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Caroline Goodwin was born on a Georgia plantation in 1875 but spent years working for progressive causes, including woman suffrage and world peace. She had gone to Europe to study art, and there she met Daniel O’Day, with whom she moved to New York after they married. In fact, it was Daniel who first asked Caroline why she was watching a suffrage parade with him rather than marching in it. After joining the League of Women Voters, O’Day met Eleanor Roosevelt and later began working with New York City settlement houses and the Women’s International League for Peace and Freedom.

O’Day held several state and Democratic Party appointments in New York before joining the 1934 race for two at-large U.S. House seats. Eleanor Roosevelt, by then First Lady, campaigned for her friend and even chaired her campaign committee. It was the first time a First Lady actively campaigned for any congressional candidate; Roosevelt said she was “justified” because the campaign was in her own state. O’Day won the largest share of the votes in the election and went on to serve four terms in the House. For the last three terms, she chaired the Committee on Election of President, Vice President, and Representatives in Congress.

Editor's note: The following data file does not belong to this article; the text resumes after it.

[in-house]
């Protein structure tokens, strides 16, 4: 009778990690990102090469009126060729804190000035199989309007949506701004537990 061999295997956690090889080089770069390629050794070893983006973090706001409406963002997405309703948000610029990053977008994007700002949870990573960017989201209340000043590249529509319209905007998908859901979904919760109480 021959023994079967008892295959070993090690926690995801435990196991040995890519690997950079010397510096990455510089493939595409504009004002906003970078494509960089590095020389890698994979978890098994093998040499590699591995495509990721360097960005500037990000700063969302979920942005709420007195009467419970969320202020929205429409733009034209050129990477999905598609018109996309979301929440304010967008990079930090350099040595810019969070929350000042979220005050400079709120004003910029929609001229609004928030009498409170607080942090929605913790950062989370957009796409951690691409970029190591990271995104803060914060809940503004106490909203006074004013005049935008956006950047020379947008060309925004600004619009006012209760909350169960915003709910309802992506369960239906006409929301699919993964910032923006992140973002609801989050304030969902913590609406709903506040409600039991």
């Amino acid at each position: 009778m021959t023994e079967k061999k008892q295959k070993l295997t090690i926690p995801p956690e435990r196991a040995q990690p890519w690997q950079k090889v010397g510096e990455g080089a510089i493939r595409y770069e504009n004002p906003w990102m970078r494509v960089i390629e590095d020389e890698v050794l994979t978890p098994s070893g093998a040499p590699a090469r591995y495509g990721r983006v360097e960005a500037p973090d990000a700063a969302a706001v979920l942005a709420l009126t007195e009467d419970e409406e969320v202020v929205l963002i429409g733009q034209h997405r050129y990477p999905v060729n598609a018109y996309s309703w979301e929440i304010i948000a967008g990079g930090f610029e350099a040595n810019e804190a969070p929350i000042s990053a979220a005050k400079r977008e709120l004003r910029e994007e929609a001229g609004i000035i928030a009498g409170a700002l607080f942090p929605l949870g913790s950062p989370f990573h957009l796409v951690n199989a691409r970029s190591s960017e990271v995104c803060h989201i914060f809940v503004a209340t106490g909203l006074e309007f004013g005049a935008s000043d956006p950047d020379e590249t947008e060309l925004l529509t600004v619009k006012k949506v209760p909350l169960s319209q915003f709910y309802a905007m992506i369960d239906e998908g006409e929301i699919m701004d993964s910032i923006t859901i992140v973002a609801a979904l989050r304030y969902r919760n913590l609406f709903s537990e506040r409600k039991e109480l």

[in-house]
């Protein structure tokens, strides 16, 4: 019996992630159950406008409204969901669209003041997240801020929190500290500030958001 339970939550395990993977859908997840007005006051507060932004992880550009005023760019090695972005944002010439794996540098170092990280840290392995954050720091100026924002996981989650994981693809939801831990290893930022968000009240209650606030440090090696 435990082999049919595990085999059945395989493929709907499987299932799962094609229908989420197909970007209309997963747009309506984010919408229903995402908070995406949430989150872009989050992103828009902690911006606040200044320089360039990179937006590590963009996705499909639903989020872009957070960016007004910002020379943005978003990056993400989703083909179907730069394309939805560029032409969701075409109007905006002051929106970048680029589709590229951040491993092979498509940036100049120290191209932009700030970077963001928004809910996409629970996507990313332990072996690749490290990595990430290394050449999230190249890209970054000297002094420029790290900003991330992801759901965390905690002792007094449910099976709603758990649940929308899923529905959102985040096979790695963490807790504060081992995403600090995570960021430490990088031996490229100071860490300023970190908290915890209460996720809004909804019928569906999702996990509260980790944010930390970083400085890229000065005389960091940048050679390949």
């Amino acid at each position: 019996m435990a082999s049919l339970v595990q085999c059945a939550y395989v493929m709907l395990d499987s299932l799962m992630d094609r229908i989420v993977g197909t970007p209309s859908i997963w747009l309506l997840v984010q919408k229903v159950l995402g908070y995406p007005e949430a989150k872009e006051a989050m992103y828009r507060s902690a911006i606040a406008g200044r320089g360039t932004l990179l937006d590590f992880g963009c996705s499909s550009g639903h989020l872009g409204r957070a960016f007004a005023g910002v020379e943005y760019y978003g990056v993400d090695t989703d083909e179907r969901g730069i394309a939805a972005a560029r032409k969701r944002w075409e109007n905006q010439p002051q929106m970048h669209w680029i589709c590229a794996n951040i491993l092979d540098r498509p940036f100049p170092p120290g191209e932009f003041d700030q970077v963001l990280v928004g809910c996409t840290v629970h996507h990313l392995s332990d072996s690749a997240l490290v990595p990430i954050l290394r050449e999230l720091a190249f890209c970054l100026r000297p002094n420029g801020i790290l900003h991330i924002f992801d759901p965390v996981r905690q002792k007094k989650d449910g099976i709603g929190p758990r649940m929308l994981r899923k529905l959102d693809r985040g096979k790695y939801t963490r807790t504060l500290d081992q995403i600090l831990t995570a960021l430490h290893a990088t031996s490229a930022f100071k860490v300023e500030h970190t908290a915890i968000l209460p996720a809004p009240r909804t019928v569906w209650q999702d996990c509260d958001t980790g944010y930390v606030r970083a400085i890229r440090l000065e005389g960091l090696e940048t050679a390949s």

o'day and honeyman (LOC)

Rep. Caroline O’Day (right) with new Rep. Nan Honeyman (OR) in the House Restaurant in 1937. (Harris & Ewing Collection, Library of Congress)

O’Day worked passionately for world peace; she also advocated New Deal programs that supported labor and children as well as the various arts programs under the Works Progress Administration. She also invested in civil rights causes, including supporting 1935 and 1937 antilynching bills and opposing detention camps for aliens in the years leading into WWII. During those years, O’Day opposed Roosevelt administration actions that presaged US involvement in the war, but Nazi treatment of Jews and minorities and the Japanese attack on Pearl Harbor led her to shift her position. While ill health kept her from Congress when it voted to declare war on Japan, she told colleagues she would have voted for the war resolution.

That poor health prevented O’Day from running for reelection in 1942, and her final term in Congress ended on January 3, 1943. She died the next day in New York.

Sources:
Biographical Directory of the United States Congress
Wasniewski, Matthew, editor in  chief, Women in Congress, 1917-2006 (2006), pp. 155-157.

 

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